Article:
THE RIGID AIRSHIPS R-100 and R-101.  

In 1971, I was fortunate enough to visit this RAF base.

There are 2 gigantic sheds dominating the small town of Cardington in Bedfordshire. and the sheds themselves have an intriguing history.

They were once the home for two giant rigid airships, the R.100 and  R.101.

In 1924, the British Air Ministry decided to build two airships, each with a volume of five million cubic feet. This was to be the start of a world wide airship service.
The ships should be capable of lifting 60 tons for 100 passengers, the crew, fuel etc.
It was also to be a contest between government and commercial ventures. The government was determined to win.


  A rear view of the two sheds in 2001 .The British governments "R.101" was constructed in the green shed.

Originally they were both 700 ft long, 180 ft wide and 110 ft high.

  Cardington manufactured its own hydrogen in a gas factory behind the sheds. This was for both airships. Sulphuric acid was poured onto iron in containers producing hydrogen gas. Acid then had to be filtered out of the hydrogen.

The first the R.100 (left),was the commercial venture, backed by Vickers, and mainly designed by Barnes Wallis the man who later developed the damn buster bouncing bomb and the Wellington bomber. With him as Chief Calculator (Stress Engineer), was Nevil Schute Norway. Later he became known as the novelist, Nevil Shute.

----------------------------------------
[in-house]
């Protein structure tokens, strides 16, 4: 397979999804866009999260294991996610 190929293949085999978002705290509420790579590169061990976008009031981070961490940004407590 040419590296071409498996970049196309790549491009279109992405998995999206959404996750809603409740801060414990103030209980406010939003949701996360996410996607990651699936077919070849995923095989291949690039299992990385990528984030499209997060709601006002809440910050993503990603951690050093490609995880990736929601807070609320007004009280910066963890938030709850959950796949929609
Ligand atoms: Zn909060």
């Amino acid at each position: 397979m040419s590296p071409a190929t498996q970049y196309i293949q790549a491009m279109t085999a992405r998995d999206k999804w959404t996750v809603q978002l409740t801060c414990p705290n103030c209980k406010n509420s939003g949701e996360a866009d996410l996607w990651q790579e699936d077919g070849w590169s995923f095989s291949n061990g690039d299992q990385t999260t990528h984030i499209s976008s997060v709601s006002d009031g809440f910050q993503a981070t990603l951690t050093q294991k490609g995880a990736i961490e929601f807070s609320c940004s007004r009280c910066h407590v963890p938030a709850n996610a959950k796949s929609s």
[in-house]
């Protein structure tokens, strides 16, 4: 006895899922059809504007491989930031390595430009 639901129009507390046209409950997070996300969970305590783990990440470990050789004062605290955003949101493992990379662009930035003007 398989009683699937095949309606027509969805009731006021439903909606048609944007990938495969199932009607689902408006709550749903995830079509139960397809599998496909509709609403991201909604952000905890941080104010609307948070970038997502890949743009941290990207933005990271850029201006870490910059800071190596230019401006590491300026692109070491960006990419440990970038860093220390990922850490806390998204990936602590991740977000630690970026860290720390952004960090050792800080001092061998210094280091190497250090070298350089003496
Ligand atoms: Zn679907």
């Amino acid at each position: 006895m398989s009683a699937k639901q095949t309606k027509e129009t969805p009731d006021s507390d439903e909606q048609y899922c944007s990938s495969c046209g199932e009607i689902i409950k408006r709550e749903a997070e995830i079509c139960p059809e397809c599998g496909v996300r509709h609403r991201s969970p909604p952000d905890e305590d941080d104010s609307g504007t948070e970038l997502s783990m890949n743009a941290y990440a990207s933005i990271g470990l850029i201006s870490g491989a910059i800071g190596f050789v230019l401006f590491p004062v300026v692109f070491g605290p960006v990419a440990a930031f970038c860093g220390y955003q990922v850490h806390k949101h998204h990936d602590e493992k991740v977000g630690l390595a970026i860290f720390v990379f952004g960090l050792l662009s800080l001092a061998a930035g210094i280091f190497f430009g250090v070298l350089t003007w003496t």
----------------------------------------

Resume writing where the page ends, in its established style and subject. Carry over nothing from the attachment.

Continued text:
Together, they were to build the R100 under contract and for a fixed price.

It was Barnes Wallis who developed "Geodetic Structure", a construction technique visible on the ribs of the R.100. This resulted in a stronger, yet lighter framework. Workers can be seen at the top.




The British Government's Air Ministry, would build the R101. On the right we see the frame under construction.  
The dining room on the R100. Neville Shute stands on the steps.   The dining room on the government ship, the R101.
See the Website.    

The R-100 was 709 ft long with a diameter of 131 feet.

It had six Rolls-Royce petrol engines fitted into three cars.

On its first flight in 1929 it was found to have 57 tons of useful lift, 3 tons less than the specifications. Although built at Howden near the East coast, it spent most of its life housed in one of the two giant sheds at Cardington.


R.101 had 5 diesel engines, two on each flank, the fifth centered at the rear.

They were equipped with reversing propellors, however the mechanism was a failure, so while four engines only drove forward, the fifth could only drive the ship astern. Weighing three tons, it was mainly dead weight, only used for a few minutes during landings and take-offs .

The useful lift was only 35 tons, far below the 60 tons planned for. The ship was difficult to control, the gas bags and valves leaked and it was estimated that every hour the ship lost one ton of lift.



I believe this is the control car of the R-101

The control car of the R-100.    
R-100...............   R-101




A typical gas bag. This one fitted into the R-101.

Although constant experimental work had been carried out in the hope of finding a satisfactory substitute,cotton combined with gold beater's skin was the best material for rendering fabric bags gas tight. There were no plastics at that time.




Gold beater's skin is the fine tissue forming the outer coat of a cow's intestine, (the caecum). Strips of about 30 inches are cut, and the fat removed by washing in warm water and scraping with a blunt knife.